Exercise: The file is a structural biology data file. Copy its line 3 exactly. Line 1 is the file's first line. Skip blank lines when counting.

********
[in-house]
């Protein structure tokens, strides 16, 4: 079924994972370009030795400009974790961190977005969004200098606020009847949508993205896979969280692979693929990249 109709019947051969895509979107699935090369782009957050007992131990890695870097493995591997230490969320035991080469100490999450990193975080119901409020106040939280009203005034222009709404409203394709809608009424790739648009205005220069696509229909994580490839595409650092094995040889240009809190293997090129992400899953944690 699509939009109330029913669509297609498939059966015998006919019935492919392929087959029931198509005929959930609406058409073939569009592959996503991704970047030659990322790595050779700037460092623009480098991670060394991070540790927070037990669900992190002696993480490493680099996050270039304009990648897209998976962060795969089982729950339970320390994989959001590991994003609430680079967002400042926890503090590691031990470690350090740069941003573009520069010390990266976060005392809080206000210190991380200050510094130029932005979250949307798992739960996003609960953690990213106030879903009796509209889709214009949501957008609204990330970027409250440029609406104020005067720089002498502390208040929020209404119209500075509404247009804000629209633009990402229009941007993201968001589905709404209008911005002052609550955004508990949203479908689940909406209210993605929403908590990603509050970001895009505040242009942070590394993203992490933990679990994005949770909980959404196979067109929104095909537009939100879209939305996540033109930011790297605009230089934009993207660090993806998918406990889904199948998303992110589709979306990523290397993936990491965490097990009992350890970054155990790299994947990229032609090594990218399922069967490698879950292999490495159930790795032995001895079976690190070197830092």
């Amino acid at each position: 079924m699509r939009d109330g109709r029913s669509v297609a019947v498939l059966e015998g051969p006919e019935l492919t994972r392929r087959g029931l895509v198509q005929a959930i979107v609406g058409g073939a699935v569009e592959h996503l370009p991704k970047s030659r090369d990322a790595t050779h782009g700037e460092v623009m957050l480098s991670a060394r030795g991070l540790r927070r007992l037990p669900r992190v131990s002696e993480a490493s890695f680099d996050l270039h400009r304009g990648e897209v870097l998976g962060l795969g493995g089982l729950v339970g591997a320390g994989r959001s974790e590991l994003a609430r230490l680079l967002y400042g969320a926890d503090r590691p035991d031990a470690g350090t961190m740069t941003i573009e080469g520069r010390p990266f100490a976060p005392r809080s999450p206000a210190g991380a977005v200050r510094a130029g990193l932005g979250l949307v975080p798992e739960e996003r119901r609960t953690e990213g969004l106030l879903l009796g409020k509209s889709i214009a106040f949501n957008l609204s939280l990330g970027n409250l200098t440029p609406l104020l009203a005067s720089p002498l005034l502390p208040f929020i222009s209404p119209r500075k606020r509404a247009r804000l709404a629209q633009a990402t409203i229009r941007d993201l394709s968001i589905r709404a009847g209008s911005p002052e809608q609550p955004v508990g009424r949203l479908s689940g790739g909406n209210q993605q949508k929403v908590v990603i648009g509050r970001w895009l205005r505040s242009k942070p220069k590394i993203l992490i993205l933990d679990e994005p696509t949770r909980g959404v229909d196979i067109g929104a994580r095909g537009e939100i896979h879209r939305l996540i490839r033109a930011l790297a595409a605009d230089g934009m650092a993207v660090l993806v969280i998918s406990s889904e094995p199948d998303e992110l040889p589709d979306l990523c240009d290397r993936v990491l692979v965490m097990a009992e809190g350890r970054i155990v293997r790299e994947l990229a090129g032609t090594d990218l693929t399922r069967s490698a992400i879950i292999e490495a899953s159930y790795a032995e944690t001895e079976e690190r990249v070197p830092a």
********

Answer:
């Amino acid at each position: 079924m699509r939009d109330g109709r029913s669509v297609a019947v498939l059966e015998g051969p006919e019935l492919t994972r392929r087959g029931l895509v198509q005929a959930i979107v609406g058409g073939a699935v569009e592959h996503l370009p991704k970047s030659r090369d990322a790595t050779h782009g700037e460092v623009m957050l480098s991670a060394r030795g991070l540790r927070r007992l037990p669900r992190v131990s002696e993480a490493s890695f680099d996050l270039h400009r304009g990648e897209v870097l998976g962060l795969g493995g089982l729950v339970g591997a320390g994989r959001s974790e590991l994003a609430r230490l680079l967002y400042g969320a926890d503090r590691p035991d031990a470690g350090t961190m740069t941003i573009e080469g520069r010390p990266f100490a976060p005392r809080s999450p206000a210190g991380a977005v200050r510094a130029g990193l932005g979250l949307v975080p798992e739960e996003r119901r609960t953690e990213g969004l106030l879903l009796g409020k509209s889709i214009a106040f949501n957008l609204s939280l990330g970027n409250l200098t440029p609406l104020l009203a005067s720089p002498l005034l502390p208040f929020i222009s209404p119209r500075k606020r509404a247009r804000l709404a629209q633009a990402t409203i229009r941007d993201l394709s968001i589905r709404a009847g209008s911005p002052e809608q609550p955004v508990g009424r949203l479908s689940g790739g909406n209210q993605q949508k929403v908590v990603i648009g509050r970001w895009l205005r505040s242009k942070p220069k590394i993203l992490i993205l933990d679990e994005p696509t949770r909980g959404v229909d196979i067109g929104a994580r095909g537009e939100i896979h879209r939305l996540i490839r033109a930011l790297a595409a605009d230089g934009m650092a993207v660090l993806v969280i998918s406990s889904e094995p199948d998303e992110l040889p589709d979306l990523c240009d290397r993936v990491l692979v965490m097990a009992e809190g350890r970054i155990v293997r790299e994947l990229a090129g032609t090594d990218l693929t399922r069967s490698a992400i879950i292999e490495a899953s159930y790795a032995e944690t001895e079976e690190r990249v070197p830092a």